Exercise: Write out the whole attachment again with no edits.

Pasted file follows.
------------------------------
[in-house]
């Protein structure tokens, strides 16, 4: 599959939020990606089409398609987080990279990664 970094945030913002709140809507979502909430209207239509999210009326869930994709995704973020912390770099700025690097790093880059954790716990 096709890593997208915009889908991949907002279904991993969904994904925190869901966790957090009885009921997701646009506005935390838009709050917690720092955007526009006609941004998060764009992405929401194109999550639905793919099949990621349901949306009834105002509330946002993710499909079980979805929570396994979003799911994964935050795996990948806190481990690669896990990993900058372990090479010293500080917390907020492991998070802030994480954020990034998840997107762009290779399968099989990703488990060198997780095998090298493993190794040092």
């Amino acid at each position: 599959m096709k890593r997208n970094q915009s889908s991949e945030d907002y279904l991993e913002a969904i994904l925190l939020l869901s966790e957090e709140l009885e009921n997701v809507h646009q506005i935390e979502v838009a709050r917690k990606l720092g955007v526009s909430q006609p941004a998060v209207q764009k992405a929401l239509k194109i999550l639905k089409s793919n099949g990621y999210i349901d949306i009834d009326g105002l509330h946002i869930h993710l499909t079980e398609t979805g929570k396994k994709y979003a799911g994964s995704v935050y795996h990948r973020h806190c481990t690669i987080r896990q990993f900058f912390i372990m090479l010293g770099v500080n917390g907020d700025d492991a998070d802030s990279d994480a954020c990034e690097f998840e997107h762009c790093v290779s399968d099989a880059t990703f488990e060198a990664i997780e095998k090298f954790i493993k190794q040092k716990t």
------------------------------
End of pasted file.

[in-house]
């Protein structure tokens, strides 16, 4: 599959939020990606089409398609987080990279990664 970094945030913002709140809507979502909430209207239509999210009326869930994709995704973020912390770099700025690097790093880059954790716990 096709890593997208915009889908991949907002279904991993969904994904925190869901966790957090009885009921997701646009506005935390838009709050917690720092955007526009006609941004998060764009992405929401194109999550639905793919099949990621349901949306009834105002509330946002993710499909079980979805929570396994979003799911994964935050795996990948806190481990690669896990990993900058372990090479010293500080917390907020492991998070802030994480954020990034998840997107762009290779399968099989990703488990060198997780095998090298493993190794040092």
């Amino acid at each position: 599959m096709k890593r997208n970094q915009s889908s991949e945030d907002y279904l991993e913002a969904i994904l925190l939020l869901s966790e957090e709140l009885e009921n997701v809507h646009q506005i935390e979502v838009a709050r917690k990606l720092g955007v526009s909430q006609p941004a998060v209207q764009k992405a929401l239509k194109i999550l639905k089409s793919n099949g990621y999210i349901d949306i009834d009326g105002l509330h946002i869930h993710l499909t079980e398609t979805g929570k396994k994709y979003a799911g994964s995704v935050y795996h990948r973020h806190c481990t690669i987080r896990q990993f900058f912390i372990m090479l010293g770099v500080n917390g907020d700025d492991a998070d802030s990279d994480a954020c990034e690097f998840e997107h762009c790093v290779s399968d099989a880059t990703f488990e060198a990664i997780e095998k090298f954790i493993k190794q040092k716990t």